- Water rights: Water rights can be valuable and used for monetization, but these rights obviously do not have a physical form.
- Mineral rights: The same is true for mineral rights, which are the legal ownership to mineral rights beneath a property.
Amortization of Intangible Assets
Amortization is an accounting technique that lets businesses deplete the value of certain intangible assets over time. When it comes to assets, this accounting technique can also be referred to as depreciation.
- Most amortization of intangible assets is straight-line. This amortization method helps businesses determine the cost of an intangible asset to expense for depreciation purposes at a predictable rate over time.
- Intangible assets with an indefinite lifespan are not amortized. Instead, businesses perform annual impairment tests to determine the assets value and any changes.
- Created intangible assets are not amortized. As we mentioned, created intangible assets are not listed on a company's balance sheet at all.
How to Value Intangible Assets
There are several reasons businesses may ultimately need to set values for their intangible assets, including tax and financial reporting purposes. Here's an overview of the most common intangible assets formulas for determining value.
The cost approach for determining the value of intangible assets is based on the idea that an investor would not pay more for something than required to make their own.
- This approach values intangible assets on the cost involved for someone to create or reproduce their own equivalent asset.
- Analysis is required to determine this value, which must include costs for time and labor involved.
- Opportunity cost is also taken into account, especially when creating a similar asset would require a lot of time and effort.
The cost approach for determining the value of intangible assets is based on how much income a buyer could earn from them. This type of valuation is most commonly used for intangible assets that are generating cash flow, such as licensing agreements, mineral rights, and software licenses.
- Income-based methods used include Relief from Royalty, the Multi-Period Excess Earnings, Greenfield, and Avoided Loss of Income methods.
- The Relief from Royalty method uses the hypothetical income from royalties to determine value, whereas the Multi-Period Excess Earnings looks at earnings from the asset but deducts expenses that can be associated with other assets to determine value.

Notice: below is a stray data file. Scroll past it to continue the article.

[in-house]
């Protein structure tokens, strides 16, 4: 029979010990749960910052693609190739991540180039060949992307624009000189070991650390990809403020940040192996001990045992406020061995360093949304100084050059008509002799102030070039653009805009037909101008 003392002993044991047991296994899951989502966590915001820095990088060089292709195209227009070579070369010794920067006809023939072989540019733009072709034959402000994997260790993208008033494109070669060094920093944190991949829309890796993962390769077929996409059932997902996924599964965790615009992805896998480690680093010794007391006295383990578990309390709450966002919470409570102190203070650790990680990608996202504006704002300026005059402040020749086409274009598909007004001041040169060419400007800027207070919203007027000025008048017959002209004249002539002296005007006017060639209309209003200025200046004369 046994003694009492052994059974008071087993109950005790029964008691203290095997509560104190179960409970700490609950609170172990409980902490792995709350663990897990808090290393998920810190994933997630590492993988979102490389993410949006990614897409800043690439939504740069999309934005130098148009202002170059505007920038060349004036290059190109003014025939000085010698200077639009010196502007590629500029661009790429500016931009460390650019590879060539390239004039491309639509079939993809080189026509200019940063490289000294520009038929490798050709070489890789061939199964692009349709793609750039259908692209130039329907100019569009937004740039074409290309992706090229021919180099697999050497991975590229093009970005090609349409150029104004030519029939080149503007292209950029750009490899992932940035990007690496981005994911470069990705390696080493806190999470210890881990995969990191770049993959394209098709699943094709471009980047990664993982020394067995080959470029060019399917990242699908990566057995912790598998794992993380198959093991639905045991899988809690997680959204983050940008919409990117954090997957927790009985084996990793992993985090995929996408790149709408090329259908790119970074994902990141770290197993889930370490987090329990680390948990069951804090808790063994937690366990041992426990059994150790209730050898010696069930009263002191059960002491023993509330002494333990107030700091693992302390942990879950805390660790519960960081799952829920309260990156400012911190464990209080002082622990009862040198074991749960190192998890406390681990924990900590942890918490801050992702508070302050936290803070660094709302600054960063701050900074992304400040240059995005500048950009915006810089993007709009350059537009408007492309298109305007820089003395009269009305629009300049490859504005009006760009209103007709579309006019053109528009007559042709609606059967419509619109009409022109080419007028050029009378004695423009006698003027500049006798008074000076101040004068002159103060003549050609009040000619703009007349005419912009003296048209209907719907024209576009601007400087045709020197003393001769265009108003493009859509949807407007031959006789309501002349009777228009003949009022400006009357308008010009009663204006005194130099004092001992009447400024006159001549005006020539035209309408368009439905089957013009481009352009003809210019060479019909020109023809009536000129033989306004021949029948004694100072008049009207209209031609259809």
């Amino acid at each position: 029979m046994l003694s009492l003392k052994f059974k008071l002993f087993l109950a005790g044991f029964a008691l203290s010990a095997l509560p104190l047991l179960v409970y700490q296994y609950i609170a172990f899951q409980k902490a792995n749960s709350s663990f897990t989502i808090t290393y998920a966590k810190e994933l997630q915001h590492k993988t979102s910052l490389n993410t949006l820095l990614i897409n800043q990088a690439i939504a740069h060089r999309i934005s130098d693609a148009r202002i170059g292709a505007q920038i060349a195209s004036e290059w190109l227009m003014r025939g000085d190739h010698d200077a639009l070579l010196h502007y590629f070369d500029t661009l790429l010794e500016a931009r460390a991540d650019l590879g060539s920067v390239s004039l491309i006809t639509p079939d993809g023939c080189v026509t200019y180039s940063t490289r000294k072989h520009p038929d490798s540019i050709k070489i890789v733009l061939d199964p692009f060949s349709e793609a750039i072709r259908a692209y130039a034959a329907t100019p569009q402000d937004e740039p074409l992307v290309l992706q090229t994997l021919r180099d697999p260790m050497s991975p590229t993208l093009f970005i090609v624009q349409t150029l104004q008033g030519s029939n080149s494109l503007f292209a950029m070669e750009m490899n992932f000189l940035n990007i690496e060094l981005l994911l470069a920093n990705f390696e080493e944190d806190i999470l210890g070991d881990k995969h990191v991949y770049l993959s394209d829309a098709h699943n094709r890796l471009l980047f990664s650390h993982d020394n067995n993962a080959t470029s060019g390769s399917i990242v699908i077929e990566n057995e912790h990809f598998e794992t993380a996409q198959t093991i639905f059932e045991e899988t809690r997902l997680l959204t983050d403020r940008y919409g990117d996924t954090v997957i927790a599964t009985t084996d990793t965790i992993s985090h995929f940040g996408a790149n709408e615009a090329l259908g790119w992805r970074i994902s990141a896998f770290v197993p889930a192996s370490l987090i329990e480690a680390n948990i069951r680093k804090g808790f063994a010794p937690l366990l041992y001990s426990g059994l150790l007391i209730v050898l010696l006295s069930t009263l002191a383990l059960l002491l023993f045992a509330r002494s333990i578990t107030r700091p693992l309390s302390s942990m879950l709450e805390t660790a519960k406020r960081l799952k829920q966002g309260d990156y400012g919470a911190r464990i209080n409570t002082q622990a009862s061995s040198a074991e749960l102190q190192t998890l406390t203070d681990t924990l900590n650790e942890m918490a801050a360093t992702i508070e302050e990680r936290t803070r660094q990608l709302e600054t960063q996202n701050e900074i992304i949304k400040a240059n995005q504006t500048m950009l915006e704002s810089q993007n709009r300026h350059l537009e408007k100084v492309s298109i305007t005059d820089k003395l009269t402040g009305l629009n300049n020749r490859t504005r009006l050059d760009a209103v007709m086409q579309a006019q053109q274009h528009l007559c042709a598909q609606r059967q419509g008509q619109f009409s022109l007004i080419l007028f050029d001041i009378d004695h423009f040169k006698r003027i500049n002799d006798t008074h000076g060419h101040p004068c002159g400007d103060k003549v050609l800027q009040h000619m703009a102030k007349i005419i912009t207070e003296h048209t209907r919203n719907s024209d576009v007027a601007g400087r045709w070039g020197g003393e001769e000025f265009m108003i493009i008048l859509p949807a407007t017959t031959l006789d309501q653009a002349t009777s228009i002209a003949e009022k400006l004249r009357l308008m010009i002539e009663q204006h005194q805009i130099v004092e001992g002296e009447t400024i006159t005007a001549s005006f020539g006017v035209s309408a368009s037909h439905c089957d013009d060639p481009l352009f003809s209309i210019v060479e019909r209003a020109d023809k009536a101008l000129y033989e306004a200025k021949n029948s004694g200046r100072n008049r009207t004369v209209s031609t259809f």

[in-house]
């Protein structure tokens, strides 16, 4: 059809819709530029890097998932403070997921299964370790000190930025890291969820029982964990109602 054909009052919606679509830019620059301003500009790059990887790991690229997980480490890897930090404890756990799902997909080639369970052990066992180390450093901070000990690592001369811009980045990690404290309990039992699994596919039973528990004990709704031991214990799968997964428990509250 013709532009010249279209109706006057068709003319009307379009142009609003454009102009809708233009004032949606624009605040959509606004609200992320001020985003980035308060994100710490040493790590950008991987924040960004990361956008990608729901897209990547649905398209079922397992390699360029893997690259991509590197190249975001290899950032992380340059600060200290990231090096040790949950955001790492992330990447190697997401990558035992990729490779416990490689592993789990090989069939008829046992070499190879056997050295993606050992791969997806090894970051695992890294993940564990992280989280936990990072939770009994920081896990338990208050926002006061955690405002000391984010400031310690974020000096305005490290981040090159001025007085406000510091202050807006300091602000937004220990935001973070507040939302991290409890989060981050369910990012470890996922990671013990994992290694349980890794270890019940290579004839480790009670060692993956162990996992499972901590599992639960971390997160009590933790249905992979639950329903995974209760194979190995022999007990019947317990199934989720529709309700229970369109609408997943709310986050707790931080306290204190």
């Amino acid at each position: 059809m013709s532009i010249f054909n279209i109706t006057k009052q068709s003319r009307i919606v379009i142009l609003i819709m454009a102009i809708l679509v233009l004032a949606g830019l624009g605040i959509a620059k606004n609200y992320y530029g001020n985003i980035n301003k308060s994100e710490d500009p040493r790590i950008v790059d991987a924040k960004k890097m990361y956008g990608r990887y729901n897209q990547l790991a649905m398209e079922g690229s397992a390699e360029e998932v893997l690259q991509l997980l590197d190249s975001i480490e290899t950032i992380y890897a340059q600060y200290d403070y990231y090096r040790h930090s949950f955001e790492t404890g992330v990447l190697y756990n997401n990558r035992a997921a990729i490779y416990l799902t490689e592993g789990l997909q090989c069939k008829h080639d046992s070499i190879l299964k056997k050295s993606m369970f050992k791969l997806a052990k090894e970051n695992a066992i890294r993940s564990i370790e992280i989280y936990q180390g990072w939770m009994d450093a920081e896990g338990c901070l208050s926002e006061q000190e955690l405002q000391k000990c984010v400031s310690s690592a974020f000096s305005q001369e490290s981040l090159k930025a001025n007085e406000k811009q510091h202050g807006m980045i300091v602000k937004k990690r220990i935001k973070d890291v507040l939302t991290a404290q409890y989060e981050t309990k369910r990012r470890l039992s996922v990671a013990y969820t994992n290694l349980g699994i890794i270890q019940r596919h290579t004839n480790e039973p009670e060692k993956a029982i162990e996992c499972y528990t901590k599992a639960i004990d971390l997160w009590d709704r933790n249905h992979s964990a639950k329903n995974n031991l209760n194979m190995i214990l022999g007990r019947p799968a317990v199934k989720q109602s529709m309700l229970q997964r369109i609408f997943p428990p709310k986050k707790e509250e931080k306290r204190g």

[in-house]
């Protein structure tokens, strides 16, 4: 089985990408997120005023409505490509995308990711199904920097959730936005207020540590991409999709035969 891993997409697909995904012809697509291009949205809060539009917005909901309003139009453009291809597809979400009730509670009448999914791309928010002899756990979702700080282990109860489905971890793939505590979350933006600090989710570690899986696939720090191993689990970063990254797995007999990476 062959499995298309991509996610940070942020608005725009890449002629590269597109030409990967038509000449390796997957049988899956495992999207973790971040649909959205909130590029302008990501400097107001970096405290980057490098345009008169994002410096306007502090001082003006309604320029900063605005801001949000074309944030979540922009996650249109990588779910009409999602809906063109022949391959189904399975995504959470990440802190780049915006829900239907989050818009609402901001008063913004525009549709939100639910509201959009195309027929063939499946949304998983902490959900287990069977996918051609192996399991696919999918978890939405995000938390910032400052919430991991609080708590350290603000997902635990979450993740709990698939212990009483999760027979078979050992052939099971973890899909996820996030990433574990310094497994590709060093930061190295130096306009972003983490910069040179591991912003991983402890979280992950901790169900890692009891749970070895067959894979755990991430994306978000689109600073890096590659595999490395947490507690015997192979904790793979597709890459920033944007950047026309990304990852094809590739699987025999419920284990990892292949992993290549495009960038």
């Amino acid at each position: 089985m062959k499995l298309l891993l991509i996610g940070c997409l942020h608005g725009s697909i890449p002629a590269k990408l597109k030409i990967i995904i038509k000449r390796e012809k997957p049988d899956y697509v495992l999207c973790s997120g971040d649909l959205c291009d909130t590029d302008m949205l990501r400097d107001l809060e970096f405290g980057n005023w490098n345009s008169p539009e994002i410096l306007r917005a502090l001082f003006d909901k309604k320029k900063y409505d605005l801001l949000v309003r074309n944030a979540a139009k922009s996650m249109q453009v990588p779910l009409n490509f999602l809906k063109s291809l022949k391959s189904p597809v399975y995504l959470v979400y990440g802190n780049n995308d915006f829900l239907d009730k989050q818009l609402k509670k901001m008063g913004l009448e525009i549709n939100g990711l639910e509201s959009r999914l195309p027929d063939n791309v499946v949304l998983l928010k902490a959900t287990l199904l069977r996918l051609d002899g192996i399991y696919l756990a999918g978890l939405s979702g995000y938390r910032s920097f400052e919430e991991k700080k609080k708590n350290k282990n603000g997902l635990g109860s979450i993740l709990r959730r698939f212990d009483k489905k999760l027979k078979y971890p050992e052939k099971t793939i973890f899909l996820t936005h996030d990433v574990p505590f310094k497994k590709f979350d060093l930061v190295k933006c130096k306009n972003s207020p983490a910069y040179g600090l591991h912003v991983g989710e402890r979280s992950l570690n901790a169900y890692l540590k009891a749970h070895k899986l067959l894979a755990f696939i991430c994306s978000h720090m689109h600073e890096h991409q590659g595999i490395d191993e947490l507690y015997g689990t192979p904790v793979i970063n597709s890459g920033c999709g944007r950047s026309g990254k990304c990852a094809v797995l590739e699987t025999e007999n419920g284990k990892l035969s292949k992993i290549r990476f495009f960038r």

- Meanwhile, the Greenfield method bases value of an intangible asset on the discounted cash flows of a hypothetical start-up business, and the Avoided Loss of Income method compares two business scenarios to determine value.
Finally, the market approach for valuing intangible assets is used when similar assets are frequently bought and sold and those sales can be used for the purpose of comparison.
- For example, it may be possible to place a value on intangible assets like liquor licenses and water rights since plenty of information on them can be found in public records.
- This method cannot always be used since the necessary data may not be available.
- Often, a market approach is combined with an income approach to determine the worth of an intangible asset.
Intangible Assets on Balance Sheets
According to the U.S. Small Business Administration (SBA), a business balance sheet is "a statement of a business’s assets, liabilities, and owner’s equity as of any given date." The SBA also notes that balance sheets are typically prepared once per quarter or annually, depending on the business.
- Intangible assets are listed on balance sheets in three different scenarios. This occurs when an intangible asset is acquired, has an identifiable value, or has a useful lifespan.
- Intangible assets on balance sheets can be amortized. For example, this can be the case for an acquired patent or licensing agreement that has an expiration date.
Intangible assets cannot be physically held or seen, but they can still be an important element of a business’s overall value. That said, determining the value of intangible assets in business can be difficult since these assets are often created or come with a complex set of potential uses and limitations.
Fortunately, a range of methods can help businesses determine the value of all the assets they own — seen and unseen.